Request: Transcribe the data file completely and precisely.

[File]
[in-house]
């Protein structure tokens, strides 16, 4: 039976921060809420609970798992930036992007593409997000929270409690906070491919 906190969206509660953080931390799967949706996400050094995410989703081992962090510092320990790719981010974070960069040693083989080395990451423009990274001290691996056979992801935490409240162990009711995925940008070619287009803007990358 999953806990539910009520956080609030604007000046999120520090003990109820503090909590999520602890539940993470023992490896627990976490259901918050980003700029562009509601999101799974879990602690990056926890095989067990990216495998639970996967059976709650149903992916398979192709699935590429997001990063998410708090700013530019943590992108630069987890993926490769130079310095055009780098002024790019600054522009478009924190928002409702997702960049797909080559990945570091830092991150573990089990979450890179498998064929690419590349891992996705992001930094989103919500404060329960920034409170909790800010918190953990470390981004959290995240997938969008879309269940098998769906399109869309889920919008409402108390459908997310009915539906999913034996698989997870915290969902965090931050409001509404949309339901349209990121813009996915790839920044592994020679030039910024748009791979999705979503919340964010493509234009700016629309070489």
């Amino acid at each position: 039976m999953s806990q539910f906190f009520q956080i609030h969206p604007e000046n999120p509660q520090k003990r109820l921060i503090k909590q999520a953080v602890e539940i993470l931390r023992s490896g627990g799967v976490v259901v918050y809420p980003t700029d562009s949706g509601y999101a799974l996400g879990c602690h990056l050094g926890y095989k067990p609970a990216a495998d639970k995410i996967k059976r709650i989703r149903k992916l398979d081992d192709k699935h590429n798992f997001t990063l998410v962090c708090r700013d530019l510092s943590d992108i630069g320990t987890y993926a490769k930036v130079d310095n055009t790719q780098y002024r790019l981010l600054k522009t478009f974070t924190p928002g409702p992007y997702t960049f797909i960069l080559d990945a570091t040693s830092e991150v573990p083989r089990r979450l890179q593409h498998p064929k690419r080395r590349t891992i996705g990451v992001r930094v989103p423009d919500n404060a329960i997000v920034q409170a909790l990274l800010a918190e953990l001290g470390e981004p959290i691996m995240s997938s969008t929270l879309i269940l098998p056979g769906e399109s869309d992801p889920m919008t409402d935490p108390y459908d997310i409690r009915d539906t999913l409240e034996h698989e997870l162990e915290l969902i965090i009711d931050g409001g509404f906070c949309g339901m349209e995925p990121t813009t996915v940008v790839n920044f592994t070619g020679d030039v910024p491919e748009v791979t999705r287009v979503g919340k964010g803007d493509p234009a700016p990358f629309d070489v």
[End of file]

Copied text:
[in-house]
């Protein structure tokens, strides 16, 4: 039976921060809420609970798992930036992007593409997000929270409690906070491919 906190969206509660953080931390799967949706996400050094995410989703081992962090510092320990790719981010974070960069040693083989080395990451423009990274001290691996056979992801935490409240162990009711995925940008070619287009803007990358 999953806990539910009520956080609030604007000046999120520090003990109820503090909590999520602890539940993470023992490896627990976490259901918050980003700029562009509601999101799974879990602690990056926890095989067990990216495998639970996967059976709650149903992916398979192709699935590429997001990063998410708090700013530019943590992108630069987890993926490769130079310095055009780098002024790019600054522009478009924190928002409702997702960049797909080559990945570091830092991150573990089990979450890179498998064929690419590349891992996705992001930094989103919500404060329960920034409170909790800010918190953990470390981004959290995240997938969008879309269940098998769906399109869309889920919008409402108390459908997310009915539906999913034996698989997870915290969902965090931050409001509404949309339901349209990121813009996915790839920044592994020679030039910024748009791979999705979503919340964010493509234009700016629309070489």
């Amino acid at each position: 039976m999953s806990q539910f906190f009520q956080i609030h969206p604007e000046n999120p509660q520090k003990r109820l921060i503090k909590q999520a953080v602890e539940i993470l931390r023992s490896g627990g799967v976490v259901v918050y809420p980003t700029d562009s949706g509601y999101a799974l996400g879990c602690h990056l050094g926890y095989k067990p609970a990216a495998d639970k995410i996967k059976r709650i989703r149903k992916l398979d081992d192709k699935h590429n798992f997001t990063l998410v962090c708090r700013d530019l510092s943590d992108i630069g320990t987890y993926a490769k930036v130079d310095n055009t790719q780098y002024r790019l981010l600054k522009t478009f974070t924190p928002g409702p992007y997702t960049f797909i960069l080559d990945a570091t040693s830092e991150v573990p083989r089990r979450l890179q593409h498998p064929k690419r080395r590349t891992i996705g990451v992001r930094v989103p423009d919500n404060a329960i997000v920034q409170a909790l990274l800010a918190e953990l001290g470390e981004p959290i691996m995240s997938s969008t929270l879309i269940l098998p056979g769906e399109s869309d992801p889920m919008t409402d935490p108390y459908d997310i409690r009915d539906t999913l409240e034996h698989e997870l162990e915290l969902i965090i009711d931050g409001g509404f906070c949309g339901m349209e995925p990121t813009t996915v940008v790839n920044f592994t070619g020679d030039v910024p491919e748009v791979t999705r287009v979503g919340k964010g803007d493509p234009a700016p990358f629309d070489v």